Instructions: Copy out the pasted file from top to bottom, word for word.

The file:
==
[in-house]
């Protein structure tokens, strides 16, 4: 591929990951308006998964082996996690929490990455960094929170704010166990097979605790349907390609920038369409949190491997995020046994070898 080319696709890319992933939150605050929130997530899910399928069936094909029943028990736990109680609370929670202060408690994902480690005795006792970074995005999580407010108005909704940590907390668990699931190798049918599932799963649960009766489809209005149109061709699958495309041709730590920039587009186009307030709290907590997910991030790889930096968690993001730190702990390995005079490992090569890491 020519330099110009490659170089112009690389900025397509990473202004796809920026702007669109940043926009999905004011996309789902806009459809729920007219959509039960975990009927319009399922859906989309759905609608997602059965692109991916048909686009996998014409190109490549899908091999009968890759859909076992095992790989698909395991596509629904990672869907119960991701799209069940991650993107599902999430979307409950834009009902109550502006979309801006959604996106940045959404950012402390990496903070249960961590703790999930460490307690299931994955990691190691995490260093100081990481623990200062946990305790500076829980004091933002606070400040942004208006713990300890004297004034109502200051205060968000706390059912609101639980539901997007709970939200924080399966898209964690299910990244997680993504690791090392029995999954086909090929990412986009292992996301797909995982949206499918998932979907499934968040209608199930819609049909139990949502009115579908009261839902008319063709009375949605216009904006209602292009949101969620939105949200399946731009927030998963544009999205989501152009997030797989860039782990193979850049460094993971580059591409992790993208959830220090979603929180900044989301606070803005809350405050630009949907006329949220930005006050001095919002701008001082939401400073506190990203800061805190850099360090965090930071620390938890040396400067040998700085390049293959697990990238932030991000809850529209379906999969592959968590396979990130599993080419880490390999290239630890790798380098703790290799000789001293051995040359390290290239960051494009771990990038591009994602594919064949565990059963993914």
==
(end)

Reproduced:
[in-house]
């Protein structure tokens, strides 16, 4: 591929990951308006998964082996996690929490990455960094929170704010166990097979605790349907390609920038369409949190491997995020046994070898 080319696709890319992933939150605050929130997530899910399928069936094909029943028990736990109680609370929670202060408690994902480690005795006792970074995005999580407010108005909704940590907390668990699931190798049918599932799963649960009766489809209005149109061709699958495309041709730590920039587009186009307030709290907590997910991030790889930096968690993001730190702990390995005079490992090569890491 020519330099110009490659170089112009690389900025397509990473202004796809920026702007669109940043926009999905004011996309789902806009459809729920007219959509039960975990009927319009399922859906989309759905609608997602059965692109991916048909686009996998014409190109490549899908091999009968890759859909076992095992790989698909395991596509629904990672869907119960991701799209069940991650993107599902999430979307409950834009009902109550502006979309801006959604996106940045959404950012402390990496903070249960961590703790999930460490307690299931994955990691190691995490260093100081990481623990200062946990305790500076829980004091933002606070400040942004208006713990300890004297004034109502200051205060968000706390059912609101639980539901997007709970939200924080399966898209964690299910990244997680993504690791090392029995999954086909090929990412986009292992996301797909995982949206499918998932979907499934968040209608199930819609049909139990949502009115579908009261839902008319063709009375949605216009904006209602292009949101969620939105949200399946731009927030998963544009999205989501152009997030797989860039782990193979850049460094993971580059591409992790993208959830220090979603929180900044989301606070803005809350405050630009949907006329949220930005006050001095919002701008001082939401400073506190990203800061805190850099360090965090930071620390938890040396400067040998700085390049293959697990990238932030991000809850529209379906999969592959968590396979990130599993080419880490390999290239630890790798380098703790290799000789001293051995040359390290290239960051494009771990990038591009994602594919064949565990059963993914």